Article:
Unlike the MCI JH-110M, the equalization and level were still adjusted by means of trim pots requiring a screwdriver, as in the standard non-preview-model M15A. A very useful feature of the M15A was that the preview version kept the slots used for inserting the recording amplifier boards, so these could be installed and even permanently kept in the machines along with all four repro amplifier boards (two for normal stereo playback and two additional boards for the preview signal left and right channels). By exchanging head blocks, the same machine could be used as both a recording and reproduction (playback) studio machine, as well as a preview-head mastering deck.
The 1/4-inch transport could in theory be converted to 1/2-inch in the field, by exchanging head blocks, rollers and guides. In practice, however, the tape tension would need to be readjusted, so while it was possible, it was a time-consuming process.
The German engineering community was notorious at the time for their efforts to redefine standards, so that they ended up making things that were incompatible with what the rest of the world was doing. As such, their tape machines came with the heads the wrong way around (looking towards the reels rather than away from them) and the tape wound with the oxide facing outwards and threaded above the head block rather than below it. This was the standard used in German broadcasting for the entire duration of the tape era and as this must have been the biggest market for AEG/Telefunken tape machines – most surviving M15 and M15A machines are found in this configuration. The M15A was also available with the tape heads oriented in the usual manner; this model was referred to as the “international version” by Telefunken. The preview-head version could be found in both configurations, and despite the fact that Neumann was marketing this machine as part of their disk mastering lathe packages, there are very few M15 or M15A preview-head tape machines surviving today, even compared to the number of surviving Neumann lathes.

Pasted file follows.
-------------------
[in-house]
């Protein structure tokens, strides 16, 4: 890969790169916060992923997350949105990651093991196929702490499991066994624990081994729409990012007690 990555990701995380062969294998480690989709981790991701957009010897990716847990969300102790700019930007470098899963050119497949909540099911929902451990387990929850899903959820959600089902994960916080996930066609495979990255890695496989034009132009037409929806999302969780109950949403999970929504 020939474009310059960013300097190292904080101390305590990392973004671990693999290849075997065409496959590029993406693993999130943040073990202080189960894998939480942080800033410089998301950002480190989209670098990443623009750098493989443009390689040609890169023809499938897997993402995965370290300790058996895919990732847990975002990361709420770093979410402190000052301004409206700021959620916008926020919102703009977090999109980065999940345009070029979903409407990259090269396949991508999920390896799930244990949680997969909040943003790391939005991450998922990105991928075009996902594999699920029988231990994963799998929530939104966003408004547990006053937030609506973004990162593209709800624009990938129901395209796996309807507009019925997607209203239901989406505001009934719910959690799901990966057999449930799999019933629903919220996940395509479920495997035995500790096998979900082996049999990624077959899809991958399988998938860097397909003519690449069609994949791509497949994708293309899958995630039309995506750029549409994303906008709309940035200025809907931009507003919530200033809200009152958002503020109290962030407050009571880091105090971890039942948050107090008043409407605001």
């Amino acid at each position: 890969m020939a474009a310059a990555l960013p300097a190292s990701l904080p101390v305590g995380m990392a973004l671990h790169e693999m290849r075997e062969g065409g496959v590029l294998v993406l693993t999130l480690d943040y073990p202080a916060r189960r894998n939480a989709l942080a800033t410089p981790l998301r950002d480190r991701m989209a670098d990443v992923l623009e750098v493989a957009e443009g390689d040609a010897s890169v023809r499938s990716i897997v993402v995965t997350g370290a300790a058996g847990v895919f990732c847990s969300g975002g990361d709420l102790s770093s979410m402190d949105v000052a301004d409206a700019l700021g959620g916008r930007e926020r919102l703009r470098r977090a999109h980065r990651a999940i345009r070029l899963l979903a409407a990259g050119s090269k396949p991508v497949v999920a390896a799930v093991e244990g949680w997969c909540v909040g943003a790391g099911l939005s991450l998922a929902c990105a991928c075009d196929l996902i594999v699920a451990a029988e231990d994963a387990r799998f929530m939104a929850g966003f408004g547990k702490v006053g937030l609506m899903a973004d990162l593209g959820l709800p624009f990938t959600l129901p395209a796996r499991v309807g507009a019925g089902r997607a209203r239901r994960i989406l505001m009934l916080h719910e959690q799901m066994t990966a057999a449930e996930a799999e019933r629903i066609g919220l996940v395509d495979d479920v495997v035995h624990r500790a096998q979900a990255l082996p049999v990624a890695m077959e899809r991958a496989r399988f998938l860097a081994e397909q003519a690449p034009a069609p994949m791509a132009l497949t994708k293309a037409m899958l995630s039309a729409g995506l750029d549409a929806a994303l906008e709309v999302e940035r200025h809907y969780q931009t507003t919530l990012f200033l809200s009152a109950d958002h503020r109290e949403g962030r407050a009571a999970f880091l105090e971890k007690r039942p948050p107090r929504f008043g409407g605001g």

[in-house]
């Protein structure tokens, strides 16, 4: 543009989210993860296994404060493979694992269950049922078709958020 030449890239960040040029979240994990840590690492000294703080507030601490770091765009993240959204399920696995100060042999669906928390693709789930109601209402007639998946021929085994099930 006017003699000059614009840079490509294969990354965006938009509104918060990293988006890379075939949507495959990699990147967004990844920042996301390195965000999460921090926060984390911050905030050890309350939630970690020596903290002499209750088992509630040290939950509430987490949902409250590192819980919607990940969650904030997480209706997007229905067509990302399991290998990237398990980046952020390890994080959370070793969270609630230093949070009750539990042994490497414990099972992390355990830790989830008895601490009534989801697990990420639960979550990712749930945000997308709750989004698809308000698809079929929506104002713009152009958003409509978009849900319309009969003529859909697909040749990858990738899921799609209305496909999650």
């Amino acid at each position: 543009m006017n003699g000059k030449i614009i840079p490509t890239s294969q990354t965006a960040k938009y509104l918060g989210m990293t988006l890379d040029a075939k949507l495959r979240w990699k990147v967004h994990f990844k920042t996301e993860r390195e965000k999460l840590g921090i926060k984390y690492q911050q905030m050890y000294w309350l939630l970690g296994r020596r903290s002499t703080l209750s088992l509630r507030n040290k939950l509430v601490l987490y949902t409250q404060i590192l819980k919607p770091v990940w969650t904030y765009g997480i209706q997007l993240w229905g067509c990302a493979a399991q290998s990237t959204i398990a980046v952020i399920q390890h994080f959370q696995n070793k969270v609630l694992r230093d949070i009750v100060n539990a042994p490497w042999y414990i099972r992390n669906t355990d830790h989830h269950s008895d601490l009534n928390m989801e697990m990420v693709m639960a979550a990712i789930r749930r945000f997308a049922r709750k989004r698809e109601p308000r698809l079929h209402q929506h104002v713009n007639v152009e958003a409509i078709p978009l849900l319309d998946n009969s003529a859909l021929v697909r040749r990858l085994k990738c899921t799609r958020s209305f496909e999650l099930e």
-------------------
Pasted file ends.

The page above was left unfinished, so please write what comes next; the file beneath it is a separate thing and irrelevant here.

A Telefunken catalog lists two separate part numbers for the preview-version sliding roller assembly, one that was compatible with the VMS-70 and earlier Neumann lathes, and one that was compatible with the VMS-80 and VMS-82/DMM (Direct Metal Mastering) lathes. No support was provided for Scully lathes and the several aftermarket pitch automation systems available for them, despite their popularity in many parts of the world, as these used a different standard of preview delay time.
Sadly, even the big players at the time did not take much of an interest in what was happening across the Atlantic. Just as AEG/Telefunken did not care much about American disk mastering systems, MCI and Ampex did not lose much sleep over European disk mastering systems. Whether it was due to that particular market being deemed too small to be worth pursuing, or because of some form of national pride, this isolationist approach on both sides certainly hindered the development of audio technology on a global scale.
In the next episode, we will look at the different options available for the M15A.
Images in this article are from a Telefunken M15A product brochure, except where otherwise indicated.